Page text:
The sponsors should be chosen only after sufficient reflection. After all, to be a sponsor is not merely a ceremony but the sponsors are supposed to be models and guides of the child on its pathway to heaven. In a novel written by D'Annunzio a prominent family requests an ordinary peasant to stand sponsor for their children, so that they may some day learn the deep faith and the courage of a Christian confessor from him. When this good man would scatter the wheat seed in wide circles over the field, he would pray: "May God grant that my children be as the bread which will come from this ground; this wheat bread which will one day be changed into the mysterious Body of our Lord in Holy Communion. May my children also become the sacred bread of God." Accordingly the dignity and responsibility of sponsors is very great. If the parents die, then the responsibility of educating the children devolves upon the sponsors. One day St. Elizabeth met a poor woman who could hardly walk, because of her pregnant condition. She brought the woman to her own quarters, became sponsor for the child, and gave it her own name. She visited the mother and little Elizabeth every day. When the mother was able to leave, she presented her with shoes and her mantle. The infant was to be kept warm by the princess' own fur mantle. Besides this, she also gave the mother some gold coins to purchase food. The motto of St. Elizabeth was: "Bring the poor to me, so that they need not suffer."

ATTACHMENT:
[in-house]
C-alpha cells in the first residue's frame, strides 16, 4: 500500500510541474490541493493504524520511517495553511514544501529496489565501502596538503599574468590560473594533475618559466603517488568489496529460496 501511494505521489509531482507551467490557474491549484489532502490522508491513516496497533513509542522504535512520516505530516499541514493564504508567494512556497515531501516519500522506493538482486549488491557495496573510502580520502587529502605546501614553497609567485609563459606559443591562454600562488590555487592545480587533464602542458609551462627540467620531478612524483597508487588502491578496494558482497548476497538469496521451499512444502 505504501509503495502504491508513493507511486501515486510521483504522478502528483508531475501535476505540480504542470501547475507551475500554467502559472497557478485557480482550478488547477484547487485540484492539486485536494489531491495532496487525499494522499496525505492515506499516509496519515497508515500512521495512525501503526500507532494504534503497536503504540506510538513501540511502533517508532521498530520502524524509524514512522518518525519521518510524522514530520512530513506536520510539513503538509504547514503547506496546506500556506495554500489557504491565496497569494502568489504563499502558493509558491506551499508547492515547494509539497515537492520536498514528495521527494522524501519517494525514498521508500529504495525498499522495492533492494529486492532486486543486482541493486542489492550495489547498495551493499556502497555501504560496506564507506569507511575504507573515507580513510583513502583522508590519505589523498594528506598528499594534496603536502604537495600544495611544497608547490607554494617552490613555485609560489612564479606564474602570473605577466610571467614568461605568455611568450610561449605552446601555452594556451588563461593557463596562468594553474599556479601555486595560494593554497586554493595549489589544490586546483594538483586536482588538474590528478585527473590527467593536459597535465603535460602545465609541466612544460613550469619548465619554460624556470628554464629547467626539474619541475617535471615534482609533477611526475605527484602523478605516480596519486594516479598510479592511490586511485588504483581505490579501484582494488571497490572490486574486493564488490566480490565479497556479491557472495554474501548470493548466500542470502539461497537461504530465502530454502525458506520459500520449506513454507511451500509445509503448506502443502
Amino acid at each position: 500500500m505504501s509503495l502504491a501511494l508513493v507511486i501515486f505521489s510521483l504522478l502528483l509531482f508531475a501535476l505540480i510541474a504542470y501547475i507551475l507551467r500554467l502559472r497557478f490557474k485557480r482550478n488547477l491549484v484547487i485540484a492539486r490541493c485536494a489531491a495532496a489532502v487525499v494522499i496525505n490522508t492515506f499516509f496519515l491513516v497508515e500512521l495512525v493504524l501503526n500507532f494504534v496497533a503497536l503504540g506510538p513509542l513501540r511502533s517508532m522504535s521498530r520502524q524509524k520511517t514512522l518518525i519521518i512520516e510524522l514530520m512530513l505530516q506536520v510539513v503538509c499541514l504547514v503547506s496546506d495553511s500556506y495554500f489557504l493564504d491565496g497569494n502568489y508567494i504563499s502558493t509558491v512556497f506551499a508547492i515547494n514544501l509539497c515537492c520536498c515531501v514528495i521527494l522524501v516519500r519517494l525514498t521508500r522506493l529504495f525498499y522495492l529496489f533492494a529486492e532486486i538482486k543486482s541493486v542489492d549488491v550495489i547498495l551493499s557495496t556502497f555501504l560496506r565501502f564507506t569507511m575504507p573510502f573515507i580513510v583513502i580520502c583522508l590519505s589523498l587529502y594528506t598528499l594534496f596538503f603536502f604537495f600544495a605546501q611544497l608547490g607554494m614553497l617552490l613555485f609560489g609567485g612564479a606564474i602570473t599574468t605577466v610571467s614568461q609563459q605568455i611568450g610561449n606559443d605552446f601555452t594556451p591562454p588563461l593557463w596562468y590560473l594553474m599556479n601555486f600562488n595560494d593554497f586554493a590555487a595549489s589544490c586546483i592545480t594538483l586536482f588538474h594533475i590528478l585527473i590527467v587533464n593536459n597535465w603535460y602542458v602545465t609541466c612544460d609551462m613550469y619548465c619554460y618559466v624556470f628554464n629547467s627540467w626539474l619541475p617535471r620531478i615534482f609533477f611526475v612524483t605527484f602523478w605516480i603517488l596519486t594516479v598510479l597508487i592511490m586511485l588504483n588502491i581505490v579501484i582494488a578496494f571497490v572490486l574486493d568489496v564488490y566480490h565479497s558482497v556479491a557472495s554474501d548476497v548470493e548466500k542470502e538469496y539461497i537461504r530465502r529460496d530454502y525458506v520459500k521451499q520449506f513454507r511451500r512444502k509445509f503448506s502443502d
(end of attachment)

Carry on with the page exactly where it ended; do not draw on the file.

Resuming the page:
Sacred Ceremonies

Baptism is so great and sacred a miracle that all the pompous show at the baptism of the children of kings and emperors is but as dust and ashes in comparison. When the infant of Emperor Napoleon III and Eugenia was baptized in the cathedral of Notre Dame, seventy-five Bishops were present. Pope Pius IX was sponsor, and the Queen of Norway and Sweden witnessed the ceremony. Yet this baptism was no greater nor of more significance than the baptism of a poor infant in any poor village church.

Baptism is sometimes so wonderful that it reaches up to heaven and down to the depths of hell. The infant dares to renounce the devil and all his pomps, and consecrates itself to God. The priest exorcises and drives out the evil spirit to make room for the Holy Spirit. As an outward sign of this decision made between heaven and hell, the priest signs the forehead of the infant with a cross, which means that Christ the Lord places His hand upon the child and takes possession of it. The words of the Gospel seem to ring out loud and clear: "Suffer the little children to come unto Me and forbid them not, for of such is the kingdom of heaven."

Then follows the ceremony of the "opening." The senses are to be opened to God's world. So the priest touches the ears and says: "Ephpheta, be thou opened." How much meaning there is in all these sacred ceremonies, and yet they are so little known!